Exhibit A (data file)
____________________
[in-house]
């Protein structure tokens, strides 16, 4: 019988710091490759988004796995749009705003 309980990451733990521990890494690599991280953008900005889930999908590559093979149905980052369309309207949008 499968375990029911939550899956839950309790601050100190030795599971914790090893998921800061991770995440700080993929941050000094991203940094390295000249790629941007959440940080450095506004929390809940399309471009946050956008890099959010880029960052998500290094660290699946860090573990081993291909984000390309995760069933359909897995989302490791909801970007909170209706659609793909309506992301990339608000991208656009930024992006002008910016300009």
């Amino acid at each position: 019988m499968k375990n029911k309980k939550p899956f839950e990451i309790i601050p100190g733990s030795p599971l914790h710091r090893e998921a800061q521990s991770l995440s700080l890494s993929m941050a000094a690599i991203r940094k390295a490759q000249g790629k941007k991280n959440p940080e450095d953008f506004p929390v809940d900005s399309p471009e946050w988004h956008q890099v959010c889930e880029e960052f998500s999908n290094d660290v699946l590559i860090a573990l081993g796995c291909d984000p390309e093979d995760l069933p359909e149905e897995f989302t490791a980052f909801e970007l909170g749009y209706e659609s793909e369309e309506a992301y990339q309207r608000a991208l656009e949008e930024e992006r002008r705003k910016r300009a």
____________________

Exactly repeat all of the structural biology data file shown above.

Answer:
[in-house]
């Protein structure tokens, strides 16, 4: 019988710091490759988004796995749009705003 309980990451733990521990890494690599991280953008900005889930999908590559093979149905980052369309309207949008 499968375990029911939550899956839950309790601050100190030795599971914790090893998921800061991770995440700080993929941050000094991203940094390295000249790629941007959440940080450095506004929390809940399309471009946050956008890099959010880029960052998500290094660290699946860090573990081993291909984000390309995760069933359909897995989302490791909801970007909170209706659609793909309506992301990339608000991208656009930024992006002008910016300009």
């Amino acid at each position: 019988m499968k375990n029911k309980k939550p899956f839950e990451i309790i601050p100190g733990s030795p599971l914790h710091r090893e998921a800061q521990s991770l995440s700080l890494s993929m941050a000094a690599i991203r940094k390295a490759q000249g790629k941007k991280n959440p940080e450095d953008f506004p929390v809940d900005s399309p471009e946050w988004h956008q890099v959010c889930e880029e960052f998500s999908n290094d660290v699946l590559i860090a573990l081993g796995c291909d984000p390309e093979d995760l069933p359909e149905e897995f989302t490791a980052f909801e970007l909170g749009y209706e659609s793909e369309e309506a992301y990339q309207r608000a991208l656009e949008e930024e992006r002008r705003k910016r300009a």